|Achieving and maintaining a healthy weight isn't just about a "diet" or "program". It is part of an ongoing lifestyle that you can adopt now and stay with for years to come. more on healthy weight|
|Proper nutrition is critical to good health. But identifying which foods you need for a healthy diet can be challenging. These resources can help you get started. more on nutrition|
|Regular physical activity reduces the risk for many diseases, helps control weight, and strengthens muscles, bones, and joints. more on physical activity|
|Increases in obesity — among both adults and children — have prompted concern about the implications for Americans' health. more on overweight and obesity|
CDC's Division of Nutrition, Physical Activity, and Obesity (DNPAO) utilizes a public health approach to address the role of nutrition and physical activity in improving the public's health and preventing and controlling chronic diseases. The scope of DNPAO activities includes leadership, policy and guidelines development, surveillance, epidemiological and behavioral research, intervention development, technical assistance to states and communities, training and education, communication, and partnership development.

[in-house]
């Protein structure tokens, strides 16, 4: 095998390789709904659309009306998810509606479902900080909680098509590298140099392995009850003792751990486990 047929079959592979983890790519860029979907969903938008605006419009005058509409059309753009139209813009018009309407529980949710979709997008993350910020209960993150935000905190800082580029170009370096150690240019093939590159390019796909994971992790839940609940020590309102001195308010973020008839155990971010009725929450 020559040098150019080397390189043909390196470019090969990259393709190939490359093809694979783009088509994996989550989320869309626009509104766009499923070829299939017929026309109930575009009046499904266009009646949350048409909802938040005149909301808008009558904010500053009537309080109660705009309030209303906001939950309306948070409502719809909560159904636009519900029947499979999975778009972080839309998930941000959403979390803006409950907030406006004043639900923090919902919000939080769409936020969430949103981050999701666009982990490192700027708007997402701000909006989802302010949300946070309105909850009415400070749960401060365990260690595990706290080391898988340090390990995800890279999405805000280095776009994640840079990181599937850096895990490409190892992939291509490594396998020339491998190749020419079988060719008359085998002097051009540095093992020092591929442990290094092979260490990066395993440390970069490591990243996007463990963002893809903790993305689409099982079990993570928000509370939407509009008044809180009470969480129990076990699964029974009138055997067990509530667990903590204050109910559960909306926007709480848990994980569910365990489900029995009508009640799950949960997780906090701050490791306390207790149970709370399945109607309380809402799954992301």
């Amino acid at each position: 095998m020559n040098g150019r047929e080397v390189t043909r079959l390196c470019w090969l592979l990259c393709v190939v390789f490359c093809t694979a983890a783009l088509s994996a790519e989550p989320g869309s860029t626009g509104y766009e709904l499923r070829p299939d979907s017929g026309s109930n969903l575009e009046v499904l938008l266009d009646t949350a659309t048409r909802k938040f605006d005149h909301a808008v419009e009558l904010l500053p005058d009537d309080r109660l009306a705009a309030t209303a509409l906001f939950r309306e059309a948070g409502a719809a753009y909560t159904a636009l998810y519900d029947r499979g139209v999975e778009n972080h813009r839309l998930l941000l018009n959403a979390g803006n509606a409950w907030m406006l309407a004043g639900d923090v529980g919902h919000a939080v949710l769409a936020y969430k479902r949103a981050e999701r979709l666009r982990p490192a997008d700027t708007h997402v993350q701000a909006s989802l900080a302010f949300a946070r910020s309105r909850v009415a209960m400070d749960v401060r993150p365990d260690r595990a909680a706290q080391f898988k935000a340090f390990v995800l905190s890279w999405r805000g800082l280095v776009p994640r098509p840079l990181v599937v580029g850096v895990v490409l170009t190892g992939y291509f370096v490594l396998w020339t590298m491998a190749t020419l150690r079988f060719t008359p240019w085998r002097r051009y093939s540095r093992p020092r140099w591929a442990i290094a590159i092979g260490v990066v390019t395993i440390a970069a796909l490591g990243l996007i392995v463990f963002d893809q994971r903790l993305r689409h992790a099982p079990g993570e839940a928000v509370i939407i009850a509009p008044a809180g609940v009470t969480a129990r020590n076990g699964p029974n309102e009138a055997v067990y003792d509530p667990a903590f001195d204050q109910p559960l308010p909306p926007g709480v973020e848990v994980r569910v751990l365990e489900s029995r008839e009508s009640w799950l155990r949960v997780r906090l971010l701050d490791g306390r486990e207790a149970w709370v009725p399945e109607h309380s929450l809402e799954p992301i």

For Health Professionals
• IMMPaCt (Micronutrient Malnutrition)
• Overweight and Obesity
• Physical Activity
• State-based Programs
• The Children's BMI Tool for Schools
• Weight Research to Practice
|• Healthy Weight|
• BMI - Body Mass Index
• Fruit and Vegetables
• Physical Activity
• Strategies to Combat Obesity
Data, Trends and Maps
The Division of Nutrition, Physical Activity and Obesity’s Data, Trends and Maps is an interactive tool that provides state-specific data about obesity, nutrition, physical activity and breastfeeding. You can view statistics in a variety of formats, including maps, tables and trend lines. Explore Data, Trends and Maps.
State and Local Programs
This site provides resources for State Public Health Actions and High Obesity grantees (and other interested practitioners) to help advance strategies related to physical activity and nutrition issues.
Inadequate Physical Activity and Health Care Expenditures in the United States [PDF-481KB]
Despite the known health benefits of being physically active, only about half of U.S. adults meet the minimal guideline for aerobic physical activity. A recent study in the journal of Progress in Cardiovascular Diseases shows that physically active adults have lower annual health care expenditures than adults participating in inadequate levels of physical activity. The study estimated that 11.1% of total health care expenditures were associated with inadequate levels of physical activity.